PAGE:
5. Dr.Pants thread starter macrumors 65816


    Jan 8, 2009
    Well, should I be looking at a SATA controller and an internal RAID plus removing the drive bay? Probably a better idea, I am just scared by the case interior temperatures. I'll look into it; I assume it is a cheaper route? With the savings, could I get a hardware RAID card?
  6. nanofrog macrumors G4

    May 6, 2008
    For some strange reason, I thought you were looking into picking up an '09 model and doing the research on it.

    Is this the case, or are you trying to do this in the G5 in your sig?

    Sonnet Technologies makes a braket (Jive) that allows you to add an additional 3 HDD's. Not exactly the cheapest item around at $80USD (here), but certainly less than an external enclosure and card. (Even cheaper at, and comes with free shipping).

    It might be "Just what the doctor ordered". :D :p (Sorry, I couldn't resist). ;)
  7. Dr.Pants thread starter macrumors 65816


    Jan 8, 2009

    Well, you know, I would love to buy a new MacPro and do my own DIY internal RAID, but unfortunately my economic situation frowned on me... And that aside, I would assume when 10.6 comes out, a lot of third-party RAID controllers would lose support (I assume 10.6 requires all new drivers). Not that it matters on the G5.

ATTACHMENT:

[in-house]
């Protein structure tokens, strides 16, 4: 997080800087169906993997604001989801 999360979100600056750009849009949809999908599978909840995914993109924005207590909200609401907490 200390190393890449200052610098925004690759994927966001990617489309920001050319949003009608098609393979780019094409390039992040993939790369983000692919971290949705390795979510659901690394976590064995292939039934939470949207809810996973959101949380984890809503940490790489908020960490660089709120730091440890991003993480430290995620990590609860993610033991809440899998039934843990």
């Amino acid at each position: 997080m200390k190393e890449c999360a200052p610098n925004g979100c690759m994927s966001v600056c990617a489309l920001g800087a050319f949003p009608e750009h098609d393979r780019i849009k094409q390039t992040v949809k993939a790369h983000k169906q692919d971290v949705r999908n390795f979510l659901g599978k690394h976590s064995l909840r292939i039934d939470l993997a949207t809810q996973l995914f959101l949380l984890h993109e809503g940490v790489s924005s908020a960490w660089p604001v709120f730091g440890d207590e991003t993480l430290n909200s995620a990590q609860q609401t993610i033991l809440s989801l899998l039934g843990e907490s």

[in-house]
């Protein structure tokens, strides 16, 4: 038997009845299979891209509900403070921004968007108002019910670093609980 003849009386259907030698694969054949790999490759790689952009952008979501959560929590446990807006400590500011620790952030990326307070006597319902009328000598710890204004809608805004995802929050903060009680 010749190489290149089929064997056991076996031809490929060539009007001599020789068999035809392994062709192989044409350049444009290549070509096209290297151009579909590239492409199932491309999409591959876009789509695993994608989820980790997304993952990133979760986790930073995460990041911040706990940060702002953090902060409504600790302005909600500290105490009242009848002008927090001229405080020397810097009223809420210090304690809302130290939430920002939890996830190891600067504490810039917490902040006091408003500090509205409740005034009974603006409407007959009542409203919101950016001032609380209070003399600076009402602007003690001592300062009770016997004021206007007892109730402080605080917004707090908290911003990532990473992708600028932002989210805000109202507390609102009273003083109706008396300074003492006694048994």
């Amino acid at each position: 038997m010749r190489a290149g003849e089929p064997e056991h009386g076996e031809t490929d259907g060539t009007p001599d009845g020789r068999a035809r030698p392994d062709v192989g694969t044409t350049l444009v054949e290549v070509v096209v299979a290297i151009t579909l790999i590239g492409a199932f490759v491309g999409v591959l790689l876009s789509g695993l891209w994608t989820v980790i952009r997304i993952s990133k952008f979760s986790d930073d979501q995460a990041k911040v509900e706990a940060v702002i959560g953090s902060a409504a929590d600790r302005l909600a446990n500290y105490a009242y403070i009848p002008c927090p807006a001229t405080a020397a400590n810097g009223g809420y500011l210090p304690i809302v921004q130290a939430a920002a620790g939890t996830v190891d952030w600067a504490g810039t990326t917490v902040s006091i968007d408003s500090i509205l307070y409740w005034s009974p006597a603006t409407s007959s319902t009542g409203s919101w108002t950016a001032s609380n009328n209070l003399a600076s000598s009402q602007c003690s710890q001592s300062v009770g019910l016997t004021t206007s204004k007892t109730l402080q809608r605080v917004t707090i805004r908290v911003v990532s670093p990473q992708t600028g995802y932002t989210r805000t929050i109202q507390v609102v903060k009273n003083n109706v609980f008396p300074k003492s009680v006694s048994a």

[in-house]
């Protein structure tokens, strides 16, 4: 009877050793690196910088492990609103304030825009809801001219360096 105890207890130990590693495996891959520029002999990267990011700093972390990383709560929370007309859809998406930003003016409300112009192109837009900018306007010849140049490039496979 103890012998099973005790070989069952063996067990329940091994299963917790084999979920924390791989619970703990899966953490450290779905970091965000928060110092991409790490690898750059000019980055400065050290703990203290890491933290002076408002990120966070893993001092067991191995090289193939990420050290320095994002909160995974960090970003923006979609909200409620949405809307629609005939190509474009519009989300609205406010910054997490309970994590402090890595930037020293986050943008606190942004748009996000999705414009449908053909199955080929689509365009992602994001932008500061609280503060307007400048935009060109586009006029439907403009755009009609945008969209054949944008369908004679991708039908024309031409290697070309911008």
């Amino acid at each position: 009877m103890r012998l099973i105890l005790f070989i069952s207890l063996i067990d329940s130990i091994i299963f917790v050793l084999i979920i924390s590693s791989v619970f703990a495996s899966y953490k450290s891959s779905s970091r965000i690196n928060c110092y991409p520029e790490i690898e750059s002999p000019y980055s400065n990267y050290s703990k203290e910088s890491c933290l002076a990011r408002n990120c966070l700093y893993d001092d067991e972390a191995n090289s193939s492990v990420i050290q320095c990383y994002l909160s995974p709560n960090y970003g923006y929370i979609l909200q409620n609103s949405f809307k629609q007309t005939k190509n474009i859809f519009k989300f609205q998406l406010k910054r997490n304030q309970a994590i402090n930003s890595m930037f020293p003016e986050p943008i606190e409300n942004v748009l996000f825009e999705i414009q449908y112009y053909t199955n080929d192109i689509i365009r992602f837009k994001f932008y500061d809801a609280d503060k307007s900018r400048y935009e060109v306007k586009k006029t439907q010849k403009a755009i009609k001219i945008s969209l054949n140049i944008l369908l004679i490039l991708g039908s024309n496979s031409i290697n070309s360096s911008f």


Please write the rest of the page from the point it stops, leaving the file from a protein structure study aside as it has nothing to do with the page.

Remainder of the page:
But yes, I'm working on RAID for the PPC in my sig. Now that you mention it, external RAID probably isn't the best option unless I go all out; I'll probably do a DIY mod on the optical drive slot and fit drives there. I'll figure out dimensions soon enough, and send the work to get cut at the local high-school shop, where they have all the metalworking toys I can't afford, either :p
  8. nanofrog macrumors G4

    May 6, 2008
    On a budget, skip the external solution. It's always more expensive.

    You might be able to have them fabricate something similar to the Jive I linked. It shouldn't be too difficult, assuming you can get good measurements in front of the fan assembly. (Again tools, but what can you do...). :eek: :p

    You might think about other materials, particularly if you're in a hurry and like making things. PCB material (copper on or etched off) works great. Plexiglass, or even thin plywood found in hobby shops could be used, and rather easy to work with as well. Only requires basic tools. Precision isn't really necessary, but is nice. ;)

    Just a couple of thoughts. :)
  9. Dr.Pants thread starter macrumors 65816


    Jan 8, 2009
    The high school has a plasma cutter which has insane precision. As I said, I would do it myself, but I like to swing some commission work over their way sometimes. I've used their plasma cutter, and probably will give them the architectural drawing in a CAD format.

    And to add onto that, it also means that I can post it online for a low cost solution to keep other G5s running ;)

    So, looking around, I came across the RocketRAID 4320 - would that be more suited toward my end of things? A hardware RAID solution that (god forbid) is slightly expandable?
  10. nanofrog macrumors G4

    May 6, 2008
    :cool: It's nice to have access to facilities like that, and presumably not have to pay a fortune for it. :D